New Zealand dollar trading got off to a slow start today because of the regional holiday in Wellington and Martin Luther King holiday weekend in the US.
The kiwi was at 83.69 US cents at 8am, little changed from 83.54 cents at 5pm on Friday, when it fell after weaker-than-expected December quarter consumers price index data implied interest rates are not going to rise for some time.
"There was position-squaring ahead of the long weekend on Friday and we've obviously got the Bank of Japan [monetary policy statement] this week," Stuart Ive at HiFX says.
The kiwi was at 75.34 yen at 8am, up from 75.18 on Friday and it is expected to be a big week for that cross, with the BoJ statement due on Tuesday afternoon New Zealand time.
"What we expect to see from the Bank of Japan is them adding further stimulus to their economy. In the last week the yen has weakened considerably," Mr Ive says.
The kiwi is expected to have an upward bias this week, moving toward 84.20 US cents, while having support at 83.30 cents.
"The local economic calendars are empty and there is a US holiday, probably making today a quiet one for markets," Imre Speizer, senior markets strategist at Westpac, says.
Risky assets were under pressure in London, he says. Traders also weighed a disappointing earnings report from Intel against news that US Republicans proposed a three-month debt ceiling in return for spending cuts.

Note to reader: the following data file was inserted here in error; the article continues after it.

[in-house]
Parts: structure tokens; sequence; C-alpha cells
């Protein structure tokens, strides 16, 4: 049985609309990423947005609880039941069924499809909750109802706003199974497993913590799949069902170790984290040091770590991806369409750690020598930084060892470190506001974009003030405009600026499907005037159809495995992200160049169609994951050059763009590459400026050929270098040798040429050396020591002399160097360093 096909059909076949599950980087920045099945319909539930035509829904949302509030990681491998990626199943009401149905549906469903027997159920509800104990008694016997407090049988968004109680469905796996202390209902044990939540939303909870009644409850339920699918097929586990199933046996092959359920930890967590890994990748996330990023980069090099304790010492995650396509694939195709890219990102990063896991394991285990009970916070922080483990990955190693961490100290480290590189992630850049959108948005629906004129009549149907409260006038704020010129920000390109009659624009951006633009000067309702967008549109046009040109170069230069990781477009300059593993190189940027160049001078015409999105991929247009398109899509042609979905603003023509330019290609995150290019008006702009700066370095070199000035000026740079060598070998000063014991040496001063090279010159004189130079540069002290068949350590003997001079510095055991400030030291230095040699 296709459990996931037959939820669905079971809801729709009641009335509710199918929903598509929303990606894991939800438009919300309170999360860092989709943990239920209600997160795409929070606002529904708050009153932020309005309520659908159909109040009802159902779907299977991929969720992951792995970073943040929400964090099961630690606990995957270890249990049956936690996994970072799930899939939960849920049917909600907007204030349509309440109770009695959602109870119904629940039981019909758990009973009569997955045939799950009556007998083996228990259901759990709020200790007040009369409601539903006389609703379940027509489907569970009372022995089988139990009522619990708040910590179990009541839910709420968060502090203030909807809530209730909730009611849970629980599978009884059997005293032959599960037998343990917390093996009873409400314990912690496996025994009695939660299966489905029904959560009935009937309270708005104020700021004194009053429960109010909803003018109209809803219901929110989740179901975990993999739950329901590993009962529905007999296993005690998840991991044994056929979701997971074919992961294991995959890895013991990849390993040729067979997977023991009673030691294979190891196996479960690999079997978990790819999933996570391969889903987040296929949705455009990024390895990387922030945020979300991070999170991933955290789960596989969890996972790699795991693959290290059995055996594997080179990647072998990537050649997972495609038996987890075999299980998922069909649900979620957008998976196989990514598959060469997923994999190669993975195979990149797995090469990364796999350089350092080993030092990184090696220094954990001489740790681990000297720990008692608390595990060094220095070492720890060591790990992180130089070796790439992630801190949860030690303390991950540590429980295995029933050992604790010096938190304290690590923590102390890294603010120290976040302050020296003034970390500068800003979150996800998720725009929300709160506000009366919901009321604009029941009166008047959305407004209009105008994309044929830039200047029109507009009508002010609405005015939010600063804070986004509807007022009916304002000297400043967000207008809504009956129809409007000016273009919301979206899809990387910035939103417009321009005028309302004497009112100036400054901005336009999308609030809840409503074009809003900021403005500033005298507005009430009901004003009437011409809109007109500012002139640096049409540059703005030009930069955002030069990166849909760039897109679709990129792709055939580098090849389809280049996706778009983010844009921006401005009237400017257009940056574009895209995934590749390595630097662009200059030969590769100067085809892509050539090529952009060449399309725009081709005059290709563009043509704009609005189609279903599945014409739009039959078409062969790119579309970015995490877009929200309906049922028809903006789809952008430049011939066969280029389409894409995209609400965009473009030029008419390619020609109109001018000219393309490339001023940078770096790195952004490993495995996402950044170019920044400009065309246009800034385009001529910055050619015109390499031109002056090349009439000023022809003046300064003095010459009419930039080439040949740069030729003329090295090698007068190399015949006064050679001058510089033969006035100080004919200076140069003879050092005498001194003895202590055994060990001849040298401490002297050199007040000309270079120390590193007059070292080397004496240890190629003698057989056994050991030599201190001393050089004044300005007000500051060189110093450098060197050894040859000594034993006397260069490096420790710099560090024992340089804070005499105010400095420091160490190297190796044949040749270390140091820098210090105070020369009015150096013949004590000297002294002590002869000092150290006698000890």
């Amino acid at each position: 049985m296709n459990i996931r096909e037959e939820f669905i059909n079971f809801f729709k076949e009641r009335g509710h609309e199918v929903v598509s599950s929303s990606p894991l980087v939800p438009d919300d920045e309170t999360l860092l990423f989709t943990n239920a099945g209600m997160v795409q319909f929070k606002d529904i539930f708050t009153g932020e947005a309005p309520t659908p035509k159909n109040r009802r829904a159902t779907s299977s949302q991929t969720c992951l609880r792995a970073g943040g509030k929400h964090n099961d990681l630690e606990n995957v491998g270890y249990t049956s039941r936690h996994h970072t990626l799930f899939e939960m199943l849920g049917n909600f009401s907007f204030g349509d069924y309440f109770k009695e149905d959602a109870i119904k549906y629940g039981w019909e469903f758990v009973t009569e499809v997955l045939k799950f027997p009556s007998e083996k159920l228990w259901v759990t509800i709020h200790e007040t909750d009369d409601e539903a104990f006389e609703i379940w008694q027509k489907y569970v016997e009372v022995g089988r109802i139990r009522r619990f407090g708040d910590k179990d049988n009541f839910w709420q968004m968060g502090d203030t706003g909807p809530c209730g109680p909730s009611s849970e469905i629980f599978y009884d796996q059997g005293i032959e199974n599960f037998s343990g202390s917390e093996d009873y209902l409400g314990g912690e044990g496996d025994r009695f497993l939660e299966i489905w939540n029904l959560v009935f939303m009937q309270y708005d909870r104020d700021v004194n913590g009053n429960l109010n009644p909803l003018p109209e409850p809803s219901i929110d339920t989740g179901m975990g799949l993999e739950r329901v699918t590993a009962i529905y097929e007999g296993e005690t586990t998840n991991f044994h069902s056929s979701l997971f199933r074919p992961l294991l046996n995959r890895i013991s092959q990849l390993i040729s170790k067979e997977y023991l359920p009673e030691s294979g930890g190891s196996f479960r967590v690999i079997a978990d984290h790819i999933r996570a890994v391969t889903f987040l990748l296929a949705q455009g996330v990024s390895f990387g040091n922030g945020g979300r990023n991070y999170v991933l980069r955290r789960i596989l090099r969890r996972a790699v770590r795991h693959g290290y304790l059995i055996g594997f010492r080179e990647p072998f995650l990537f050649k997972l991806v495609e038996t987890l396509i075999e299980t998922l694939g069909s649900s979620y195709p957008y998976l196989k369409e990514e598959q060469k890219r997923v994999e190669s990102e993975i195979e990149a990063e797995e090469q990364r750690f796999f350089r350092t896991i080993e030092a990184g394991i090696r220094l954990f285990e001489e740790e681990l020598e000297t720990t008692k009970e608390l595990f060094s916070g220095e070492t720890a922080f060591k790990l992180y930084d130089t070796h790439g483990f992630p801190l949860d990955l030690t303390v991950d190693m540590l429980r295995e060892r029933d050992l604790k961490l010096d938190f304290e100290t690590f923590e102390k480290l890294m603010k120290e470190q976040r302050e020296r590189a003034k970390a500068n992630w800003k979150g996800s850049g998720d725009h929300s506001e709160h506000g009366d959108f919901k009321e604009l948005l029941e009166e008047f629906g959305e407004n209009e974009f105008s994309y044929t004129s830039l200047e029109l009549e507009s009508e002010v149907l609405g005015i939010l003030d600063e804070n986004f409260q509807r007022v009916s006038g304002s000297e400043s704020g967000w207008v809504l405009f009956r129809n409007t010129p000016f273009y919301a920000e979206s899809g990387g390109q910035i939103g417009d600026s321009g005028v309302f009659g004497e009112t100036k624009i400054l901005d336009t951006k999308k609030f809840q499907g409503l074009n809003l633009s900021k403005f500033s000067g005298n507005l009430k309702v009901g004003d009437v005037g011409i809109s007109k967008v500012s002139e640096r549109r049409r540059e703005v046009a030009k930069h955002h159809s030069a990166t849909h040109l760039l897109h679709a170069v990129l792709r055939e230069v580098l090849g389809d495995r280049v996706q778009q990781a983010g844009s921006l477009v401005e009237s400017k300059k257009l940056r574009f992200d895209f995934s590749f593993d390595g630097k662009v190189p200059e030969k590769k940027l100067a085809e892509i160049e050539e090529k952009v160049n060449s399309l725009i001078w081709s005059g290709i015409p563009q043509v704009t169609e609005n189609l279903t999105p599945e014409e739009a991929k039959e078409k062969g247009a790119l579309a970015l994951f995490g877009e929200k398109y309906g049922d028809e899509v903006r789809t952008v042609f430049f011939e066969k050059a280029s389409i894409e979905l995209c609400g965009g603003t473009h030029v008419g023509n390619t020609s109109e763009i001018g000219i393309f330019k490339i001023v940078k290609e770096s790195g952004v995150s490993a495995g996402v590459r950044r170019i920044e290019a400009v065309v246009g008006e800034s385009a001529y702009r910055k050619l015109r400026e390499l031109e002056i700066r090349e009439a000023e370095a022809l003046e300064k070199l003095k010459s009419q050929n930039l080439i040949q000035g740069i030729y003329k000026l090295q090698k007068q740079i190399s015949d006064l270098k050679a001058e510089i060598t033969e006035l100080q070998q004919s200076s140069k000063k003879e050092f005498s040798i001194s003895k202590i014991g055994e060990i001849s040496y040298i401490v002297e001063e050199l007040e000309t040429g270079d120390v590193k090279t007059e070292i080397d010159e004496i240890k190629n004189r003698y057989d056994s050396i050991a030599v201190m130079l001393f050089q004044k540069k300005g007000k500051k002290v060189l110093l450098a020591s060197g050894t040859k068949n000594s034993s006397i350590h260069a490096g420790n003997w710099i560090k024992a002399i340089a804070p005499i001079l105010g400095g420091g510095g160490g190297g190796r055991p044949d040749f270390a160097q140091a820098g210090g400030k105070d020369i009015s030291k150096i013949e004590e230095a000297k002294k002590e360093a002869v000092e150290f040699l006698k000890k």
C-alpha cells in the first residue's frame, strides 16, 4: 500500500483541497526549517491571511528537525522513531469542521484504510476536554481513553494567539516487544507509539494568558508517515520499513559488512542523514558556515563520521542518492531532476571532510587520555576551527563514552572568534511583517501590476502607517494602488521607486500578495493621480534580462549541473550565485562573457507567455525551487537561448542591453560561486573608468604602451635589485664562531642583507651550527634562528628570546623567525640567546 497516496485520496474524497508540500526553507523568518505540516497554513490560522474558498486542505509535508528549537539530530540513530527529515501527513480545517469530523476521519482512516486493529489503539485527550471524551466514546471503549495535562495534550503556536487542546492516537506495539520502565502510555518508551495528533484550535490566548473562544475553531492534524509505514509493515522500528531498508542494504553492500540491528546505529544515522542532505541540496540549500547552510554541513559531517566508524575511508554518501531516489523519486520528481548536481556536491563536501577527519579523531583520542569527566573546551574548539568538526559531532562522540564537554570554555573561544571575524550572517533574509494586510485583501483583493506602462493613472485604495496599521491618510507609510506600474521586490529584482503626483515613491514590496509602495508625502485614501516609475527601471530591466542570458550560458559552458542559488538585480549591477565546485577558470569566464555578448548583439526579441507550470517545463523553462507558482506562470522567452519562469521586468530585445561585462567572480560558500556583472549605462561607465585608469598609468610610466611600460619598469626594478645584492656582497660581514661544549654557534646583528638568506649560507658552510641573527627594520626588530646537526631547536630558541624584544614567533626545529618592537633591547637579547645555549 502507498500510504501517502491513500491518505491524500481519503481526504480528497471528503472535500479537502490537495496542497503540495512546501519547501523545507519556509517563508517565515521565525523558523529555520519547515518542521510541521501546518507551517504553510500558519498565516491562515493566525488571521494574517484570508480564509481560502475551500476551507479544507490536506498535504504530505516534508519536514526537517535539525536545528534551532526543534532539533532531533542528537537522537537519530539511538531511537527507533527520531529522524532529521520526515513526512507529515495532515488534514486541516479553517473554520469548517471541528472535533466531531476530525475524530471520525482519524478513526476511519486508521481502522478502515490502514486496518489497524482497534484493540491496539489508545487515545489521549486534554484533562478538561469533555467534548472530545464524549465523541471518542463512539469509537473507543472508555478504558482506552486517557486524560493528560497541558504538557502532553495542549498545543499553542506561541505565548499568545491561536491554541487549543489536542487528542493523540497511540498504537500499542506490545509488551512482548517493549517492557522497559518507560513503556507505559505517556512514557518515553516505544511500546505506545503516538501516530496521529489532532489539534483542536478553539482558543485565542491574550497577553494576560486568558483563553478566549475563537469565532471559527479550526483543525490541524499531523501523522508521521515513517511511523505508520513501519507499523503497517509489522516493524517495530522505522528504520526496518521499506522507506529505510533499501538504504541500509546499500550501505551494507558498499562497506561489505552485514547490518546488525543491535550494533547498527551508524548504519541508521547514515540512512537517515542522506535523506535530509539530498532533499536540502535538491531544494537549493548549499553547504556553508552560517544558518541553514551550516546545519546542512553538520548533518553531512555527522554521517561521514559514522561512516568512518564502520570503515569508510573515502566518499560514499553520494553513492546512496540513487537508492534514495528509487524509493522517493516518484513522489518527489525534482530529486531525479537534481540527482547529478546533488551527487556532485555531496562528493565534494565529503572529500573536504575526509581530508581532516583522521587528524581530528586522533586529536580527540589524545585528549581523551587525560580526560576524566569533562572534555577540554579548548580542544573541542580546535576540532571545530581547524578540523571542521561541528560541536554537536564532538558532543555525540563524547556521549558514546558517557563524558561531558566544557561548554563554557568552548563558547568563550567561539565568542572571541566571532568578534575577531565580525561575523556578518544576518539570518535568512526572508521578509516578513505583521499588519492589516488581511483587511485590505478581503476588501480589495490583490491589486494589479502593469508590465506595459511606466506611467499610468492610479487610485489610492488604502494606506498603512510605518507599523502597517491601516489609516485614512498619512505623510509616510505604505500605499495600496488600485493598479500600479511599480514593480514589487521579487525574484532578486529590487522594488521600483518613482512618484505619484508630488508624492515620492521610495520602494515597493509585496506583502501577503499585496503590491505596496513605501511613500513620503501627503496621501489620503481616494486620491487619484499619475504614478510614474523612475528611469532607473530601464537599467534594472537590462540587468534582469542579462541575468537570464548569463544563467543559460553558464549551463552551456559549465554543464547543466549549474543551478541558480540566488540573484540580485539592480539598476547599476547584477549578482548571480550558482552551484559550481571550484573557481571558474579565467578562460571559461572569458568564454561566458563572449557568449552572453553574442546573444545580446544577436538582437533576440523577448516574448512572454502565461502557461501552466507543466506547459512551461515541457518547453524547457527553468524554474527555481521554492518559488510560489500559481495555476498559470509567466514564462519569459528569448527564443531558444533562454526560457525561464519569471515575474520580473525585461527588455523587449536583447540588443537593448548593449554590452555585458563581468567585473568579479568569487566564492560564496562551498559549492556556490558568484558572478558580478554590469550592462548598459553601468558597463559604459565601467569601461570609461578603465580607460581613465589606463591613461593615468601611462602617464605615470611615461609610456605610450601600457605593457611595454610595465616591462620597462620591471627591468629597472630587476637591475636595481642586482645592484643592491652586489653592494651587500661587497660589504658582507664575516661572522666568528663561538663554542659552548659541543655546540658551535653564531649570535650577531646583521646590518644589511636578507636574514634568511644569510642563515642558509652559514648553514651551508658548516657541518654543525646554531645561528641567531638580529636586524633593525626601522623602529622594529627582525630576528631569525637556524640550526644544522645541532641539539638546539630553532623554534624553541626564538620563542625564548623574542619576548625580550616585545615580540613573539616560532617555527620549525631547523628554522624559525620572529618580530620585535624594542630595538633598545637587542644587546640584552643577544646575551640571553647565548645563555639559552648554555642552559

The kiwi was at 79.58 Australian cents at 8am from 79.42 cents at 5pm on Friday, was 62.86 euro from 62.41 euro and 52.70 British pence from 52.27.
The trade-weighted index was at 75.34 from 75.25.
This article is tagged with the following keywords. Find out more about MyNBR Tags
Most listened to
- Cameron Officer talks about the NBR Car of the Year 2015
- John Barnett on Brewer: ‘Boy, has he got a bit to learn’
- Tech commentator Ian Apperley on the dangers of governments cracking down on encryption
- Pumpkin Patch CEO Luke Bunt on his company's turnaround plan
- New Zealand Shareholders Association chairman John Hawkins on A2 Corporation's share purchase plan
- Duncan Bridgeman and Mark Lister discuss the latest news from the New Zealand share market
- “A very ballsy thing to do” – Rodney Hide and Kelvin Davis discuss Serco’s response to Correction’s Mt Eden Prison report
- “The response from shareholders has been overwhelming” — A2 Corporation chief executive Geoff Babidge
- Greg Gent says a board of 13 people is "prehistoric"
- Arvida CEO Bill McDonald on his company's half-year net profit
- Lance Wiggs on the future of food exports
- Paul Brislen discusses the 'snake oil' sales tactics of SalesConcepts